I recently followed a link to a military spouse's blog, the title of which I think is genius: They Call Me Dependent.
That's my classification here. On paperwork and sign-in logs, I check the Dependent box. It's a strange reality, particularly after having been so completely independent for so long. Aside from the official classification, I'm also financially dependent these days. I'm finding that it's very common for wives with professional careers to end up unemployed here. Add that to the many who choose not to work in order to be home with their kids and the real world go-to question of What do you do? becomes moot. So we ask each other what our husbands do, where they work, what unit or squadron they're in. And we ask about kids, whether, how many, ages. Then maybe we ask what did you do before this? What are you interested in? What do you like? But those tend to come after. A person could find herself lost. Dependent.
Of course, the irony is that a military wife can only be so dependent. For most of us, this life means being on our own a lot. You can't be overly dependent on a husband who's gone for six, nine, twelve months at a time. I feel like I come into this with a pretty significant advantage, having already been on my own for so long. I haven't formed the expectation that someone will always take care of the car or fix things or sleep next to me to make me feel safe. I don't love having to be the one to handle everything, but I know I'm capable of it because I always managed before. When I have to take out the trash, kill the bugs, open the jars (rubber gloves, gals), decide whether the car needs to be taken in, or, God forbid, iron something without his help, it's a bummer, but also makes me more grateful for everything he does while he's here.
Women arrive here though who are eighteen, nineteen, twenty. They are newly married and have never been away from home. Some already have babies. They too are generally fending for themselves before too long and it must be really tough for them. There is a lot of support here for spouses, but you have to be willing and able to seek it out.
Everyone gets through it, with varying levels of success. It seems that the ones who don't lose themselves in the process are the women who have answers to the real world go-to What do you do? question, even if they can't get work here. Jenn recently posted about how that question should be about so much more than a job and it was a good reminder to me. Dependent or Military Wife may be a role I have, but it's not what I do. I run. I write. I cook. I read. I volunteer. I bake. I explore. I meet people. I keep house. I do yoga. I grocery shop far more often than seems necessary for a household of two.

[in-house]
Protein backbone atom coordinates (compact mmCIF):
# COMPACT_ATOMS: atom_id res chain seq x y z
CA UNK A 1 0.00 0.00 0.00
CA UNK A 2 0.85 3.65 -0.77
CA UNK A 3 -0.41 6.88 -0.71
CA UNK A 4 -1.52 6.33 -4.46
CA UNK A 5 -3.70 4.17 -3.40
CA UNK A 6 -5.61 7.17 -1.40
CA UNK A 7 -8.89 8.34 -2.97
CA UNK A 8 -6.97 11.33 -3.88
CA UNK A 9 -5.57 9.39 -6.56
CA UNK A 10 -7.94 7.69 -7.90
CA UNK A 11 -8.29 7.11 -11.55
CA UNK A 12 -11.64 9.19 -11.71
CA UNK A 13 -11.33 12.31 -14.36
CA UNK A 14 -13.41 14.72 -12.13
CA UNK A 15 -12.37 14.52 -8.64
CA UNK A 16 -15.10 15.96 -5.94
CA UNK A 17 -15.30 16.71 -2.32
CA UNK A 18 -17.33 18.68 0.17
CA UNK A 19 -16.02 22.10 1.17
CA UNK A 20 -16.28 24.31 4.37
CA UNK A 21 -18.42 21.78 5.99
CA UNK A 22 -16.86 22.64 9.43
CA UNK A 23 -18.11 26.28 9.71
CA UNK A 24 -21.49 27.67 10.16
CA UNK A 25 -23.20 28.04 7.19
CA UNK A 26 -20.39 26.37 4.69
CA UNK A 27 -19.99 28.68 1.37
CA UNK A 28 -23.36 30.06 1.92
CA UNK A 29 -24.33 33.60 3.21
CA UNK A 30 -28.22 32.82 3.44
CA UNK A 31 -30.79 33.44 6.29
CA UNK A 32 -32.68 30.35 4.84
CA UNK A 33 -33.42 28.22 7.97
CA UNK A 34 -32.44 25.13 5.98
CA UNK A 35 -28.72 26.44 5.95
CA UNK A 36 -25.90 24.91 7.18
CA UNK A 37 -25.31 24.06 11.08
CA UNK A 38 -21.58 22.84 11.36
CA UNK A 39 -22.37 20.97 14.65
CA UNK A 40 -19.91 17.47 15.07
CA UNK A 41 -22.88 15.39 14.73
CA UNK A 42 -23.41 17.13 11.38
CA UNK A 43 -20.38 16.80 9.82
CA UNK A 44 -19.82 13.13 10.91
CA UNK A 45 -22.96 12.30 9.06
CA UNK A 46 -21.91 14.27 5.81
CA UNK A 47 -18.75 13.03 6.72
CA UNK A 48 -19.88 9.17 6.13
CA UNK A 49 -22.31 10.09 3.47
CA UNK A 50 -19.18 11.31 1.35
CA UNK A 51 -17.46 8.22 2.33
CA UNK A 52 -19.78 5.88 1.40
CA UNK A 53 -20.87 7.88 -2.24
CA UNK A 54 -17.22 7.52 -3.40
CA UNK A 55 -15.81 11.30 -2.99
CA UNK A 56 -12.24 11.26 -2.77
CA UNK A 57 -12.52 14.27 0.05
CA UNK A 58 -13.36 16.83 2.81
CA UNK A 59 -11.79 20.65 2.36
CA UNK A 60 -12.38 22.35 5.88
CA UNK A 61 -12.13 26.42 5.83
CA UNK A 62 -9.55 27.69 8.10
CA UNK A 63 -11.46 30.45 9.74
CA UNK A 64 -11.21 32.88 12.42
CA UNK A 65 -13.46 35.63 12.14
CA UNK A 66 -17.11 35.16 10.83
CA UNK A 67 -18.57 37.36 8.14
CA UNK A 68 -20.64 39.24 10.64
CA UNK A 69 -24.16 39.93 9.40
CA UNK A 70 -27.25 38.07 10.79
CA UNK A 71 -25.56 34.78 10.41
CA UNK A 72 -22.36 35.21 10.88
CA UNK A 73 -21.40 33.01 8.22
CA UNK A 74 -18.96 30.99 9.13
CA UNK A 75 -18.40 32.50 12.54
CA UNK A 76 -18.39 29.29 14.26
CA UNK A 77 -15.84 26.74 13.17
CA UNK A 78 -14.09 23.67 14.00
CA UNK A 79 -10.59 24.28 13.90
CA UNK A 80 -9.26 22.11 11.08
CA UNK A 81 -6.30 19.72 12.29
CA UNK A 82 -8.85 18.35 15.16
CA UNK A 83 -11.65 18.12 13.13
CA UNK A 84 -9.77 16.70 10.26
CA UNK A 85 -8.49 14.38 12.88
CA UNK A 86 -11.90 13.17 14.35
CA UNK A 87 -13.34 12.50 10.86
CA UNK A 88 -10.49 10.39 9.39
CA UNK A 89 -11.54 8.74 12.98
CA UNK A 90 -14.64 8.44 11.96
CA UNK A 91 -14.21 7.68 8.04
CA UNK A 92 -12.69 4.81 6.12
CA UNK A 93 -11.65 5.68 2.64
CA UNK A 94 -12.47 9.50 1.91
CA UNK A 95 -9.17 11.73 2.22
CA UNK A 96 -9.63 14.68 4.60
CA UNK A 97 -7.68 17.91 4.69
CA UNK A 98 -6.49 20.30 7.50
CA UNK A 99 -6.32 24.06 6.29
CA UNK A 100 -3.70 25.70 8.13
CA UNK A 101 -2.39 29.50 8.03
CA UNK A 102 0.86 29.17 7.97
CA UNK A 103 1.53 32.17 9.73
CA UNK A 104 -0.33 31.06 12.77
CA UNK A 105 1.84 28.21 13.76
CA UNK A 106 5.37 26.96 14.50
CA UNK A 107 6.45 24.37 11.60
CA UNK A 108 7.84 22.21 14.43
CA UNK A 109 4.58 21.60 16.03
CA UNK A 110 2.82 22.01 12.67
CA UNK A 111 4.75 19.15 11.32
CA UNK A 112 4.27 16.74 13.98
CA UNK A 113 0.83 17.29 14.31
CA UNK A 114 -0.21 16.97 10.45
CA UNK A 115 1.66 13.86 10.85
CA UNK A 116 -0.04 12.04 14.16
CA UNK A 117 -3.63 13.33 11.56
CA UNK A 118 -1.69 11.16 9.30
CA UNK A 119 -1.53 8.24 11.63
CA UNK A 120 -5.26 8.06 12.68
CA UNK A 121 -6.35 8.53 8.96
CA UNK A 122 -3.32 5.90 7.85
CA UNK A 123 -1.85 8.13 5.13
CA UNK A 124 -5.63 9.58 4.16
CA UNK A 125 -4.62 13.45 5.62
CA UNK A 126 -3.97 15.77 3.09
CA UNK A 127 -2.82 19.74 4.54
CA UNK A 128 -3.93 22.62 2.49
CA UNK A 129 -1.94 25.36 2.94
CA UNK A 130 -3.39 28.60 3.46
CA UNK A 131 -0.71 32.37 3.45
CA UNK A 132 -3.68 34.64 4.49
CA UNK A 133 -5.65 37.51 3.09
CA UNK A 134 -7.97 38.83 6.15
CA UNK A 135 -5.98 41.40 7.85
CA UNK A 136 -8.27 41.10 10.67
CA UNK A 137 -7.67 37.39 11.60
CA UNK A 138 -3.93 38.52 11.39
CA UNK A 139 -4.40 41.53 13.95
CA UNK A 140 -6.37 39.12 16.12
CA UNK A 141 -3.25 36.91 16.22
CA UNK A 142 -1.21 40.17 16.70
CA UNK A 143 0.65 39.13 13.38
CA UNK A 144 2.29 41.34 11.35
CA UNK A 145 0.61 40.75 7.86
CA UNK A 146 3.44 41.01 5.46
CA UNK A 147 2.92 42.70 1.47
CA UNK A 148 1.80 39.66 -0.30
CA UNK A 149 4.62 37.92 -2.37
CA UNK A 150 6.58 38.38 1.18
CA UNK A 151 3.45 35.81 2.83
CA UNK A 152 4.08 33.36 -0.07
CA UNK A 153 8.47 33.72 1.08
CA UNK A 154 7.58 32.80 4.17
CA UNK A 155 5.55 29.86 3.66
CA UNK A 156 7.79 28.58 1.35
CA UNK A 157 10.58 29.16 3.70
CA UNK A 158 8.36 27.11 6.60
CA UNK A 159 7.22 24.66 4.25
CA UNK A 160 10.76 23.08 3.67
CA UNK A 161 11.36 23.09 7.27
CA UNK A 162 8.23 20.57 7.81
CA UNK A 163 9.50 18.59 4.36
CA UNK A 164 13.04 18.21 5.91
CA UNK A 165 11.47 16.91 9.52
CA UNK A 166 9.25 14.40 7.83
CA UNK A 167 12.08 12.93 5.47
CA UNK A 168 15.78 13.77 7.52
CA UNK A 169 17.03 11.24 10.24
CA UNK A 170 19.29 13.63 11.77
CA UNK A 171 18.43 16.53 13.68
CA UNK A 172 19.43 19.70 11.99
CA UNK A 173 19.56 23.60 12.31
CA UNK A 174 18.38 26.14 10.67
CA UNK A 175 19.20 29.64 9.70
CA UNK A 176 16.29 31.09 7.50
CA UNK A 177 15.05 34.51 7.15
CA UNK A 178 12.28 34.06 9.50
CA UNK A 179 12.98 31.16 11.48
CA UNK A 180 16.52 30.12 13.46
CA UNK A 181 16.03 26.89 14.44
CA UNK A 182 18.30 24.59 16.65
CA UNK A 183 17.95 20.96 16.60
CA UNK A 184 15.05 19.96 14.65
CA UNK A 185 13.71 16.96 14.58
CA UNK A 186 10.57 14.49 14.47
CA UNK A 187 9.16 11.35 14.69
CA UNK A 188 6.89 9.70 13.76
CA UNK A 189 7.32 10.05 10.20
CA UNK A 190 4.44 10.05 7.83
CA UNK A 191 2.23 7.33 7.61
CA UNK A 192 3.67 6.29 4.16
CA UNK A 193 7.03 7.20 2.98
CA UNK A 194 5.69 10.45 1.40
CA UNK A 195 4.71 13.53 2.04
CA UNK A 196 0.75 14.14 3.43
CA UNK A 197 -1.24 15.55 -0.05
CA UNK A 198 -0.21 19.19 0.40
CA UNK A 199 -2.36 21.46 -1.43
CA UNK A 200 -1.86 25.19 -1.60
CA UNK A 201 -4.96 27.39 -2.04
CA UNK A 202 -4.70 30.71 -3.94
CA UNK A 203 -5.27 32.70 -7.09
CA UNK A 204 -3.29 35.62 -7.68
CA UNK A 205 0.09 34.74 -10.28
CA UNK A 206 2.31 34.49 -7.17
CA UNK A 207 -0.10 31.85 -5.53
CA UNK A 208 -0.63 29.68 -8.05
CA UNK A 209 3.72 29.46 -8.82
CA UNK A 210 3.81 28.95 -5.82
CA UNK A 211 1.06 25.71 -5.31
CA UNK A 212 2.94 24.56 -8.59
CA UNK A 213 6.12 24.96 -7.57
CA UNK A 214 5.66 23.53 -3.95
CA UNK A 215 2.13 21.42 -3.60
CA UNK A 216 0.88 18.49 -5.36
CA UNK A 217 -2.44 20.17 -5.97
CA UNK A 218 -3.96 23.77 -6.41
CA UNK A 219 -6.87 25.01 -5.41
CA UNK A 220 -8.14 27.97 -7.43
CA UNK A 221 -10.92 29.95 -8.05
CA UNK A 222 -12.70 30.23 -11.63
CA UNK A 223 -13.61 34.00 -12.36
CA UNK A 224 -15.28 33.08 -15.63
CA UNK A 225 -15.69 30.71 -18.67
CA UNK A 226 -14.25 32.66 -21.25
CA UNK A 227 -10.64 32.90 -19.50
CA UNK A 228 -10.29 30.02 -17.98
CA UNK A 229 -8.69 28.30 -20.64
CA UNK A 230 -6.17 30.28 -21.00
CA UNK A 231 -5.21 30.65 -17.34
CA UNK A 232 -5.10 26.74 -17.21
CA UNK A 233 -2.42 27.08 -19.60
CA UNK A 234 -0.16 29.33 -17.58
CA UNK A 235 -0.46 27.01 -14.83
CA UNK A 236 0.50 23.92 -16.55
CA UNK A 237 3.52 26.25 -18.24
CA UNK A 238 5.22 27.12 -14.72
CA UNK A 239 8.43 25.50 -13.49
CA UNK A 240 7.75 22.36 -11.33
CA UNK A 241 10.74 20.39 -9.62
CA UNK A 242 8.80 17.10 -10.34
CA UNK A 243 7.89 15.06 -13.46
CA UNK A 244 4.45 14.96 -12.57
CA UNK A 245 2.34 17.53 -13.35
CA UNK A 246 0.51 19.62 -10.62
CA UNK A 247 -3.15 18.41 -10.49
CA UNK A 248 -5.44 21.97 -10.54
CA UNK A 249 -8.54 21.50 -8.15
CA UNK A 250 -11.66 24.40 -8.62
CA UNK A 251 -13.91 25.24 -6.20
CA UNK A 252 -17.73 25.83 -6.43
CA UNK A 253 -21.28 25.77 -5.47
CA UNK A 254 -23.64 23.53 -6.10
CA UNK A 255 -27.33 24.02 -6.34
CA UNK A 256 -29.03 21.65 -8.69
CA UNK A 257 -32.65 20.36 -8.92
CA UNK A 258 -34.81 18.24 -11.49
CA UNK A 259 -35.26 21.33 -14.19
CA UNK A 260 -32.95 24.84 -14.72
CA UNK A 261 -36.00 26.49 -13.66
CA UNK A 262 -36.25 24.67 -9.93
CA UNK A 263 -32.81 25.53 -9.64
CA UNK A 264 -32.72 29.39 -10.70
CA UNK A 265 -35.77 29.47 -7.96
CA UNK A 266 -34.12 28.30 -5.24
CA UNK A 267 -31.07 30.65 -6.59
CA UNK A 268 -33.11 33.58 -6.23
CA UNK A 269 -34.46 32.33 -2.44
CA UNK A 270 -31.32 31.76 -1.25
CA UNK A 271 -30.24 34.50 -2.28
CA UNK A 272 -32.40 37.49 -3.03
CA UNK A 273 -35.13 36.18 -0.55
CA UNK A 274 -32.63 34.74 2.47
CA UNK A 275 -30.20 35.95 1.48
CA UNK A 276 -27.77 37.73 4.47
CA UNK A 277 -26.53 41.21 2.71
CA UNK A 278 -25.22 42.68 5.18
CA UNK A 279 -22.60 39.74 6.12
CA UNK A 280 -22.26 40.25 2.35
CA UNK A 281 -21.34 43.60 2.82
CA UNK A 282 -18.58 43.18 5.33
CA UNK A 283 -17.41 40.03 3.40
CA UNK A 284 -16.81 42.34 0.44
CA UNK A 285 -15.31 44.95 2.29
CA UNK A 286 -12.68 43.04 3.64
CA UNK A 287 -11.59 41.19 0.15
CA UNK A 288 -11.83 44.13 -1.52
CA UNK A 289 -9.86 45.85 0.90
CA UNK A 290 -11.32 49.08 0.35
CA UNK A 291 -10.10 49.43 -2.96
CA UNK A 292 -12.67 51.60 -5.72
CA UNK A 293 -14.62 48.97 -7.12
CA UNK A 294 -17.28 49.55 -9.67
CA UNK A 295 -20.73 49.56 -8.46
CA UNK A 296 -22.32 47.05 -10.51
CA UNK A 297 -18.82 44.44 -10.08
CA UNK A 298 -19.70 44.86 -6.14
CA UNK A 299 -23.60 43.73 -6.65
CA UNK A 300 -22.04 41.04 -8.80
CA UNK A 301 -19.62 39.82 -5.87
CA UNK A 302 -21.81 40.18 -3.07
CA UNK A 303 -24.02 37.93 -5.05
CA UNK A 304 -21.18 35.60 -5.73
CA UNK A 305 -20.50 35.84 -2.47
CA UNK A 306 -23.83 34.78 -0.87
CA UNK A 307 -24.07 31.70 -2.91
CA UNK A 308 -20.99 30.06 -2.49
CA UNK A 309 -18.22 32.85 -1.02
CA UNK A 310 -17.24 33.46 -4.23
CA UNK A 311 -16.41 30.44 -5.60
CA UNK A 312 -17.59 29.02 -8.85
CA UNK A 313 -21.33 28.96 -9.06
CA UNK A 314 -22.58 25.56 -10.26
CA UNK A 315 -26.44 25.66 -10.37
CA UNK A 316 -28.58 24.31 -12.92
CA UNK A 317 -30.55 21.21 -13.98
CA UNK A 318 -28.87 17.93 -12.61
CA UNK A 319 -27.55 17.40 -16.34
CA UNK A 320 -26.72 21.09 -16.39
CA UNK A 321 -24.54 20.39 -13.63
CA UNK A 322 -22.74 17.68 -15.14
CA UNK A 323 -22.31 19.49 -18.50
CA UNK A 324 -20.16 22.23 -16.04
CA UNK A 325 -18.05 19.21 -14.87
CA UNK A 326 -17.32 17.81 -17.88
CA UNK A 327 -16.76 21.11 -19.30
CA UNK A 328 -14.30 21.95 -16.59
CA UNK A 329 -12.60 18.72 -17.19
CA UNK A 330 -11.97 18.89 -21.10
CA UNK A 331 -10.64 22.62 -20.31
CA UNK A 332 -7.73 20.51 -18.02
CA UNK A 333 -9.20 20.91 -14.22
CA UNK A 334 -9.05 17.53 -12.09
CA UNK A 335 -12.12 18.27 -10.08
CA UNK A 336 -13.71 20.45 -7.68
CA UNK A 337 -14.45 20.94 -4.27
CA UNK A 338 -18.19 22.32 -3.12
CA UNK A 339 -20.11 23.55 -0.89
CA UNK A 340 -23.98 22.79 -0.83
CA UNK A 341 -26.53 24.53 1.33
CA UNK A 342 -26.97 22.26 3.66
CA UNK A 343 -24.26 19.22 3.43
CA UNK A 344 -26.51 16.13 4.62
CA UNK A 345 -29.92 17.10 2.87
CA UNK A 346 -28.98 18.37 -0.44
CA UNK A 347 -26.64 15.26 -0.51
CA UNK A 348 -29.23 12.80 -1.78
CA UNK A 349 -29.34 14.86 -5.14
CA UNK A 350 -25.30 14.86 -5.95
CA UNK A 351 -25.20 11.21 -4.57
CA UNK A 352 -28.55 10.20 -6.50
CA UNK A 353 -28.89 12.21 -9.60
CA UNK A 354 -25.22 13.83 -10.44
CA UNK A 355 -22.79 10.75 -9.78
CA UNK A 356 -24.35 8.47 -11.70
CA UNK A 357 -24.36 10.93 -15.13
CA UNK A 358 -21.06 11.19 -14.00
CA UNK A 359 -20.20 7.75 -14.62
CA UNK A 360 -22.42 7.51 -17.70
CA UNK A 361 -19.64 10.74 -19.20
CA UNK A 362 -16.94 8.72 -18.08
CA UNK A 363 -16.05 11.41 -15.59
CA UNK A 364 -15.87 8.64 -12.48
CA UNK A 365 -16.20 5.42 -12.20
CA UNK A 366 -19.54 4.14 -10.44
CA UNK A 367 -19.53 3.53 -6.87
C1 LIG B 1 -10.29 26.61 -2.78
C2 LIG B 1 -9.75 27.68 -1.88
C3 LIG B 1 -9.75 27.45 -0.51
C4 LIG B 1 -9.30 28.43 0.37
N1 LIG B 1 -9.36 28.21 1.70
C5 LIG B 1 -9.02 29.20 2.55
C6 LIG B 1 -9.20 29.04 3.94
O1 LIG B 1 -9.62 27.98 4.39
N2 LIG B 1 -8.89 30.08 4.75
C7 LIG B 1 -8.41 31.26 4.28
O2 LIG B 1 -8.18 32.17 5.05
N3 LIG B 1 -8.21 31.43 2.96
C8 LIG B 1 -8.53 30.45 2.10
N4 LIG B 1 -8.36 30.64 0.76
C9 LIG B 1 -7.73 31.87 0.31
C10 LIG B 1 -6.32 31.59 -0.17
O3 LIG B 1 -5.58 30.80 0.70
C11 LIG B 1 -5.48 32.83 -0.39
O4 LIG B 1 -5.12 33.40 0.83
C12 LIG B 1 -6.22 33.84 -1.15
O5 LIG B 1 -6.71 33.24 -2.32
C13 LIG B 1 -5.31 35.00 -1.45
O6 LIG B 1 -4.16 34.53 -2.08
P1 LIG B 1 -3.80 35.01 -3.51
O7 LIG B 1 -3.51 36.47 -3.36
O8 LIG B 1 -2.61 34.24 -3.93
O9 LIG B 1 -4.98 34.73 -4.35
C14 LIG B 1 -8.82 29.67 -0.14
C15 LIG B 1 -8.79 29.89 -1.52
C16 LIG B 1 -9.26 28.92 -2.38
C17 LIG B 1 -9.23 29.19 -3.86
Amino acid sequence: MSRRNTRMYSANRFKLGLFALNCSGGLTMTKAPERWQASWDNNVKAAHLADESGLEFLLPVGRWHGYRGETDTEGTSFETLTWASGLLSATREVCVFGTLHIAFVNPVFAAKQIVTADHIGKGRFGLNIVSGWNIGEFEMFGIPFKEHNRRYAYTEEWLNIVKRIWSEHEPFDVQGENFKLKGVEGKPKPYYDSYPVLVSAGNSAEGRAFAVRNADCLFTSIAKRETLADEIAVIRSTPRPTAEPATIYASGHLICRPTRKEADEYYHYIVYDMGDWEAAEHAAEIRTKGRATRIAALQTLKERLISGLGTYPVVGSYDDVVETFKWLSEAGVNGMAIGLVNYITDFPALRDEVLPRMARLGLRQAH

When Raj left shortly after we got here, it would have been easy to feel sorry for myself, without my husband in a country where I didn't know anyone. But it was also easy to remind myself that almost everything I've done in my life I've done without a husband. The vast majority without a boyfriend and a whole lot completely alone. So despite being pretty intimidated by finding my way around off base, I got in the car and drove myself to our nearest castle ruins, Nakagusuku, on a lovely weekday afternoon. I even packed myself a picnic lunch.
I followed that path along the side down into the woods. Without my designated snake spotter, I made sure to be hypervigilant for habu snakes, but the path was pleasantly free of them. On the way back, however, I heard a humming noise and saw what appeared to be a wasp nest. I'd read a terrifying poster on base about the natural hazards of Okinawa which told me that wasps here have been known to swarm. I began to have visions of some poor Japanese family finding my sting-ridden misshapen corpse days later since there was no one around. (In reality, while no one was in sight, people were certainly within screaming distance and there would definitely have been screaming.) Poor Raj getting a call to notify him of my untimely and horrific demise. Despite these very real (ahem) dangers, I manageed to escape unstung and make it to the concession booth for some mango ice cream to steady my nerves.
I think we can all agree that the potential for swarming wasps is a much more legitimate reason to never leave the house than not havng a husband around.
Still, I bravely leave my home pretty much every day, whether Raj is on the island or not. I feel pretty comfortable driving on the left now and have managed to find several places up to an hour's drive from our house all on my own. I want to make sure I take advantage of the opportunties we have here. Sure, I prefer if Raj can come with me, mostly because he's my favorite, but I also can't confine myself to the base during his work hours or the entire months he'll be gone. I'm still working out what life here looks like for me and there are some pretty big adjustments, personally and professionally. Yes, they call me dependent. But I'm still me, navigation-impaired, stinging bug-phobic, adventure craving, stubbornly independent and trusting that it'll all shake out somehow if I just keep on going.
Now throw your hands up at me.